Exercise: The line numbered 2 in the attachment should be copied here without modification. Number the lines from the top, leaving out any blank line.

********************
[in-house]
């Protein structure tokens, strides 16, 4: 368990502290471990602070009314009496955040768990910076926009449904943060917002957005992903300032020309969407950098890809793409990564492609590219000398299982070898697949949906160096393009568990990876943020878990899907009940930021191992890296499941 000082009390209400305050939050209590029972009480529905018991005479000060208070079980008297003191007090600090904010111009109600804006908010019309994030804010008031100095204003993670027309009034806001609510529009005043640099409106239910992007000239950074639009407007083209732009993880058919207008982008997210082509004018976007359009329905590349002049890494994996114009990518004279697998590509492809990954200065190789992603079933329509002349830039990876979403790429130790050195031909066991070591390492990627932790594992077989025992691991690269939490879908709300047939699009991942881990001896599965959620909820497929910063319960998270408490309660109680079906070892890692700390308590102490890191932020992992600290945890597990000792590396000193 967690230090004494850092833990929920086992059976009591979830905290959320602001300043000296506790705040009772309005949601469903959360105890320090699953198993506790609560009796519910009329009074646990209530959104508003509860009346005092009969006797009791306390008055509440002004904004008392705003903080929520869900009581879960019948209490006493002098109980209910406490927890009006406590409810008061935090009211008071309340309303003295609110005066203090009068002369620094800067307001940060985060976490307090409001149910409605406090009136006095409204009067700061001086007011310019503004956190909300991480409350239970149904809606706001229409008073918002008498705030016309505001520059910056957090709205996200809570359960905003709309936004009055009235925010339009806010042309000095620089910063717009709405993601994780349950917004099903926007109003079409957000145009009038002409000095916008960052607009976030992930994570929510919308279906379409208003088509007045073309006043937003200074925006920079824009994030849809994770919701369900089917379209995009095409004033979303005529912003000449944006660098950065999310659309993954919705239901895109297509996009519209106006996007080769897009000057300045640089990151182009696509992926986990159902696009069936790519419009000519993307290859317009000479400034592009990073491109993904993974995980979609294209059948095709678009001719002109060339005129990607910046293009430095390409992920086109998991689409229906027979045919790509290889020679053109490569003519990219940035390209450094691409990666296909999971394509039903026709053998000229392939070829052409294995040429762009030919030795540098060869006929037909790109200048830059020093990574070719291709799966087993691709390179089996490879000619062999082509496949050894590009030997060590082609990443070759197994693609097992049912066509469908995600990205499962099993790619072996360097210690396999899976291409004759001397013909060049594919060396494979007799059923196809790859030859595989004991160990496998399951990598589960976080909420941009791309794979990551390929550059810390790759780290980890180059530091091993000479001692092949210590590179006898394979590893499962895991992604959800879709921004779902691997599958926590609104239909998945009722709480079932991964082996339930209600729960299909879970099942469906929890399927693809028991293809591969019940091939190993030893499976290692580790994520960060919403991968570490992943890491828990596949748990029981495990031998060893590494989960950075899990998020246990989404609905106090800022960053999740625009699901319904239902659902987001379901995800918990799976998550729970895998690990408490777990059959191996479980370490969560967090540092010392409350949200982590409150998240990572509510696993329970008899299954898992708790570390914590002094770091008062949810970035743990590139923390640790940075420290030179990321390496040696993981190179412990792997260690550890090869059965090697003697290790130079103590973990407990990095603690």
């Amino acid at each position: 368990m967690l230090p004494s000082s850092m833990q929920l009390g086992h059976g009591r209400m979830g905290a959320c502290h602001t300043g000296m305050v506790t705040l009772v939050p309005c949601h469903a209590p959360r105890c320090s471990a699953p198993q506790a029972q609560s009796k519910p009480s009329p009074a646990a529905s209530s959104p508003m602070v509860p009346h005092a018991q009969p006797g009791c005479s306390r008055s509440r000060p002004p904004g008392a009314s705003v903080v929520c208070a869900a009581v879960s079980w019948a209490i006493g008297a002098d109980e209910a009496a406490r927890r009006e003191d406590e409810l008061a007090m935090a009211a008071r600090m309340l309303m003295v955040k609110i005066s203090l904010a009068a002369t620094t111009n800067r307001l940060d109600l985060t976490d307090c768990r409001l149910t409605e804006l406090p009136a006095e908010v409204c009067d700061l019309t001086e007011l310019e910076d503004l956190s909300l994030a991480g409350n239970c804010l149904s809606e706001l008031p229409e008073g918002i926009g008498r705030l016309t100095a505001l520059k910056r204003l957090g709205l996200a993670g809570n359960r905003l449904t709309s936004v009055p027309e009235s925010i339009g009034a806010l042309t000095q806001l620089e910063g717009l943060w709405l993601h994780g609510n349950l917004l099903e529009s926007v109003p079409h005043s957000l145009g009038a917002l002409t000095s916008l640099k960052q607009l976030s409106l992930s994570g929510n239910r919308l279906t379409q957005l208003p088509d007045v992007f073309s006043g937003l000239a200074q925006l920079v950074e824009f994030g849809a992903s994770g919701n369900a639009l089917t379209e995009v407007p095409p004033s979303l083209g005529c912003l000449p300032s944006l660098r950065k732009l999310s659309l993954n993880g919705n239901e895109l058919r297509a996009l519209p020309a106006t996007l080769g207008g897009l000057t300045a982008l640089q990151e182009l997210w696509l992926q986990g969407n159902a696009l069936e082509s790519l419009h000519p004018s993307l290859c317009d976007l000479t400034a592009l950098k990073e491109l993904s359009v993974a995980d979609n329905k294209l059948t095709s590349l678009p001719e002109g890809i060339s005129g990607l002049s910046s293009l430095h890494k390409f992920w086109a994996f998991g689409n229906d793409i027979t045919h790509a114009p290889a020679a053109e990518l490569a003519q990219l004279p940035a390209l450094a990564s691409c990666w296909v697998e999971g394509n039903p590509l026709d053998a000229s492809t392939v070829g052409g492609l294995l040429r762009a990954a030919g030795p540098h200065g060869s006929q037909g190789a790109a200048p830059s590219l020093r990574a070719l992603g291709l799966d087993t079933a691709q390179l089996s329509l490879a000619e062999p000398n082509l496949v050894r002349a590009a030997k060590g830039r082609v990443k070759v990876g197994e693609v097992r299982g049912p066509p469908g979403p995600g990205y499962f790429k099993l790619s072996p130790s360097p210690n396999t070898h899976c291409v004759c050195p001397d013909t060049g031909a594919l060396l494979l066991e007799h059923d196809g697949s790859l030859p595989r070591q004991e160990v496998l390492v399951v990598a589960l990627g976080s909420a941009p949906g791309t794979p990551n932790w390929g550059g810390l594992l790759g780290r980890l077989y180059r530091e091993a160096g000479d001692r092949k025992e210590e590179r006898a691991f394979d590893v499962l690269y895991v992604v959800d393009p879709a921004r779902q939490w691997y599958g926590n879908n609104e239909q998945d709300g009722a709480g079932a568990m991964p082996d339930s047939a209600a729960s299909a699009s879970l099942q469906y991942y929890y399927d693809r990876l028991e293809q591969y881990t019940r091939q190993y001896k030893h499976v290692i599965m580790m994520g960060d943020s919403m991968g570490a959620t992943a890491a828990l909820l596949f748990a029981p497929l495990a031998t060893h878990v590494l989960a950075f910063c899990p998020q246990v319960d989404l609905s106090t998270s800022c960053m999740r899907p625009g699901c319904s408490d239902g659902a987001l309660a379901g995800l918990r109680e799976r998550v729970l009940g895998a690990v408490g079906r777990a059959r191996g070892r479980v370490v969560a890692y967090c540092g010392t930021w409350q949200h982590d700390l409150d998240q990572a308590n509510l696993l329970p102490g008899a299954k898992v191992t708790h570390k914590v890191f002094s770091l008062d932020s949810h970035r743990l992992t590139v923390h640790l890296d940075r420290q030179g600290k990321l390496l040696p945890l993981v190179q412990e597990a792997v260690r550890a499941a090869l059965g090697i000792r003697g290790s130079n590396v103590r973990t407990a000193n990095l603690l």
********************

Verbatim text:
């Protein structure tokens, strides 16, 4: 368990502290471990602070009314009496955040768990910076926009449904943060917002957005992903300032020309969407950098890809793409990564492609590219000398299982070898697949949906160096393009568990990876943020878990899907009940930021191992890296499941 000082009390209400305050939050209590029972009480529905018991005479000060208070079980008297003191007090600090904010111009109600804006908010019309994030804010008031100095204003993670027309009034806001609510529009005043640099409106239910992007000239950074639009407007083209732009993880058919207008982008997210082509004018976007359009329905590349002049890494994996114009990518004279697998590509492809990954200065190789992603079933329509002349830039990876979403790429130790050195031909066991070591390492990627932790594992077989025992691991690269939490879908709300047939699009991942881990001896599965959620909820497929910063319960998270408490309660109680079906070892890692700390308590102490890191932020992992600290945890597990000792590396000193 967690230090004494850092833990929920086992059976009591979830905290959320602001300043000296506790705040009772309005949601469903959360105890320090699953198993506790609560009796519910009329009074646990209530959104508003509860009346005092009969006797009791306390008055509440002004904004008392705003903080929520869900009581879960019948209490006493002098109980209910406490927890009006406590409810008061935090009211008071309340309303003295609110005066203090009068002369620094800067307001940060985060976490307090409001149910409605406090009136006095409204009067700061001086007011310019503004956190909300991480409350239970149904809606706001229409008073918002008498705030016309505001520059910056957090709205996200809570359960905003709309936004009055009235925010339009806010042309000095620089910063717009709405993601994780349950917004099903926007109003079409957000145009009038002409000095916008960052607009976030992930994570929510919308279906379409208003088509007045073309006043937003200074925006920079824009994030849809994770919701369900089917379209995009095409004033979303005529912003000449944006660098950065999310659309993954919705239901895109297509996009519209106006996007080769897009000057300045640089990151182009696509992926986990159902696009069936790519419009000519993307290859317009000479400034592009990073491109993904993974995980979609294209059948095709678009001719002109060339005129990607910046293009430095390409992920086109998991689409229906027979045919790509290889020679053109490569003519990219940035390209450094691409990666296909999971394509039903026709053998000229392939070829052409294995040429762009030919030795540098060869006929037909790109200048830059020093990574070719291709799966087993691709390179089996490879000619062999082509496949050894590009030997060590082609990443070759197994693609097992049912066509469908995600990205499962099993790619072996360097210690396999899976291409004759001397013909060049594919060396494979007799059923196809790859030859595989004991160990496998399951990598589960976080909420941009791309794979990551390929550059810390790759780290980890180059530091091993000479001692092949210590590179006898394979590893499962895991992604959800879709921004779902691997599958926590609104239909998945009722709480079932991964082996339930209600729960299909879970099942469906929890399927693809028991293809591969019940091939190993030893499976290692580790994520960060919403991968570490992943890491828990596949748990029981495990031998060893590494989960950075899990998020246990989404609905106090800022960053999740625009699901319904239902659902987001379901995800918990799976998550729970895998690990408490777990059959191996479980370490969560967090540092010392409350949200982590409150998240990572509510696993329970008899299954898992708790570390914590002094770091008062949810970035743990590139923390640790940075420290030179990321390496040696993981190179412990792997260690550890090869059965090697003697290790130079103590973990407990990095603690």